How many times have I heard people say it’s time to make a change to get fit and healthy. To lose their gut and move more. So they plan to start going to the gym four times a week, eat healthily, cut out sugar and fast food, quit drinking alcohol and do 10,000 steps a day. They may be motivated and follow through with their plan for a week, maybe two. And then one after the other the plan falls apart. Skip the gym. Have pizza for dinner and then give up on the healthy eating altogether and eat a tub of ice cream as well. Give up on the 10,000 steps because of the bad weather.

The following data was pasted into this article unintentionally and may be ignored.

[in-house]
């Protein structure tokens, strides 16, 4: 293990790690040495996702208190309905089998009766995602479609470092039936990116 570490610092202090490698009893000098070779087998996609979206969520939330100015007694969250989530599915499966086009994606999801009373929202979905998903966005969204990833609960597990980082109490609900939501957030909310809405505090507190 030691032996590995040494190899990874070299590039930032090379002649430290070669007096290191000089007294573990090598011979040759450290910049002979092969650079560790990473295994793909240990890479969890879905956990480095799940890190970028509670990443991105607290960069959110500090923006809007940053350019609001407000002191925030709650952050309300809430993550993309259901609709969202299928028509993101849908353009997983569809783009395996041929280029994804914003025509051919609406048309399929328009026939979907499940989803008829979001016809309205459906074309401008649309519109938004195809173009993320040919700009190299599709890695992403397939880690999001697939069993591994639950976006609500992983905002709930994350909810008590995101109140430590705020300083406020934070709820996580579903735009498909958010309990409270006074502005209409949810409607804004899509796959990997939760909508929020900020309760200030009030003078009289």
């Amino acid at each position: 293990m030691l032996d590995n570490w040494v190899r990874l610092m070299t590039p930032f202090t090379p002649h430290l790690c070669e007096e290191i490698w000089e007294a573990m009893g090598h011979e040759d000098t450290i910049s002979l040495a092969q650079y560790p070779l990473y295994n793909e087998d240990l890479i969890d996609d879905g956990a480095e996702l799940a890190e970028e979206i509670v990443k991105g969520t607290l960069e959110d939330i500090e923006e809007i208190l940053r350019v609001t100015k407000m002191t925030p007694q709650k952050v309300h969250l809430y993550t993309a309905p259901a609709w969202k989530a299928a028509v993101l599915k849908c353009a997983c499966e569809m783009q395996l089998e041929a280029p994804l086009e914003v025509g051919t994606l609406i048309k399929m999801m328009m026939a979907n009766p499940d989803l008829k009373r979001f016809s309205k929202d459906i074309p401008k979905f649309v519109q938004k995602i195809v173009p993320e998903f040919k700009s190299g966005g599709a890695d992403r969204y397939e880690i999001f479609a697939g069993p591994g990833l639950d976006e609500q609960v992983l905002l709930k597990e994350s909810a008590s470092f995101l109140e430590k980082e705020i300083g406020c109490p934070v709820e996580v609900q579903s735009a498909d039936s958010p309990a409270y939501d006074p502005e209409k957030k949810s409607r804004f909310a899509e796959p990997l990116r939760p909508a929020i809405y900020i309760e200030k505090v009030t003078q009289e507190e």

I have certainly done that. When I was younger I had all these plans to save money. I planned to save a 100$ every week, and maybe I managed for a month. But then something came up, I had a big weekend and I didn’t have the 100$ for savings. So I figured the plan wasn’t working and I may as well spend what I had saved so far. Of course, what I should have done is accept the fact that nobody (not even me) is perfect, that stuff happens, but that it’s no reason to give up. On the contrary, get right back into it and continue. This is a great rule for any habit you try to establish: Never skip it TWICE.